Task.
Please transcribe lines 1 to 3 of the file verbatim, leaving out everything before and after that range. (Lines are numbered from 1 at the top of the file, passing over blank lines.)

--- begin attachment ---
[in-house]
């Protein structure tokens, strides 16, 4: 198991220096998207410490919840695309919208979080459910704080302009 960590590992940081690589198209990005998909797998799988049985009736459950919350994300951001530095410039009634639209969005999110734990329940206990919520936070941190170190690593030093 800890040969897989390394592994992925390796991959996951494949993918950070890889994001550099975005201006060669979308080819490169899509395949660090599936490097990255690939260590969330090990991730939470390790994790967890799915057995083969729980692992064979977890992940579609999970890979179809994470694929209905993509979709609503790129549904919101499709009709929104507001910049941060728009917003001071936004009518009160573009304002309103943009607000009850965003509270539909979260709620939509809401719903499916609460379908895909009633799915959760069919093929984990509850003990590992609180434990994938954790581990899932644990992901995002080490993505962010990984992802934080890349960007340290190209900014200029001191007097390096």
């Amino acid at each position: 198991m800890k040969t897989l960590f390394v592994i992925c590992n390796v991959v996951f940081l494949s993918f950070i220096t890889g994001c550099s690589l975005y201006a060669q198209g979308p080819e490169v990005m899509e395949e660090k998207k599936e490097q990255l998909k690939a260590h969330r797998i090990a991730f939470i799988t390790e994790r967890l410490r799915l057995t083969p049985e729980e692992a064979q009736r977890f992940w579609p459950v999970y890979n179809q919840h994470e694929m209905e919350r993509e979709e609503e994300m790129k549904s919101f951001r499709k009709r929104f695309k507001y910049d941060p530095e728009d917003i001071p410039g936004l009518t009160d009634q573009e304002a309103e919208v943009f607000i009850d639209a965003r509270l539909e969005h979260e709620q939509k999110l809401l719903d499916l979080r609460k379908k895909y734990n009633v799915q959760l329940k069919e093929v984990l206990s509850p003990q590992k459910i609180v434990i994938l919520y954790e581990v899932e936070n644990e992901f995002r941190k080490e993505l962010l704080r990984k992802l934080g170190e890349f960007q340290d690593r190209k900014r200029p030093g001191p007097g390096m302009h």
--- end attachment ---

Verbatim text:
[in-house]
């Protein structure tokens, strides 16, 4: 198991220096998207410490919840695309919208979080459910704080302009 960590590992940081690589198209990005998909797998799988049985009736459950919350994300951001530095410039009634639209969005999110734990329940206990919520936070941190170190690593030093 800890040969897989390394592994992925390796991959996951494949993918950070890889994001550099975005201006060669979308080819490169899509395949660090599936490097990255690939260590969330090990991730939470390790994790967890799915057995083969729980692992064979977890992940579609999970890979179809994470694929209905993509979709609503790129549904919101499709009709929104507001910049941060728009917003001071936004009518009160573009304002309103943009607000009850965003509270539909979260709620939509809401719903499916609460379908895909009633799915959760069919093929984990509850003990590992609180434990994938954790581990899932644990992901995002080490993505962010990984992802934080890349960007340290190209900014200029001191007097390096």
């Amino acid at each position: 198991m800890k040969t897989l960590f390394v592994i992925c590992n390796v991959v996951f940081l494949s993918f950070i220096t890889g994001c550099s690589l975005y201006a060669q198209g979308p080819e490169v990005m899509e395949e660090k998207k599936e490097q990255l998909k690939a260590h969330r797998i090990a991730f939470i799988t390790e994790r967890l410490r799915l057995t083969p049985e729980e692992a064979q009736r977890f992940w579609p459950v999970y890979n179809q919840h994470e694929m209905e919350r993509e979709e609503e994300m790129k549904s919101f951001r499709k009709r929104f695309k507001y910049d941060p530095e728009d917003i001071p410039g936004l009518t009160d009634q573009e304002a309103e919208v943009f607000i009850d639209a965003r509270l539909e969005h979260e709620q939509k999110l809401l719903d499916l979080r609460k379908k895909y734990n009633v799915q959760l329940k069919e093929v984990l206990s509850p003990q590992k459910i609180v434990i994938l919520y954790e581990v899932e936070n644990e992901f995002r941190k080490e993505l962010l704080r990984k992802l934080g170190e890349f960007q340290d690593r190209k900014r200029p030093g001191p007097g390096m302009h």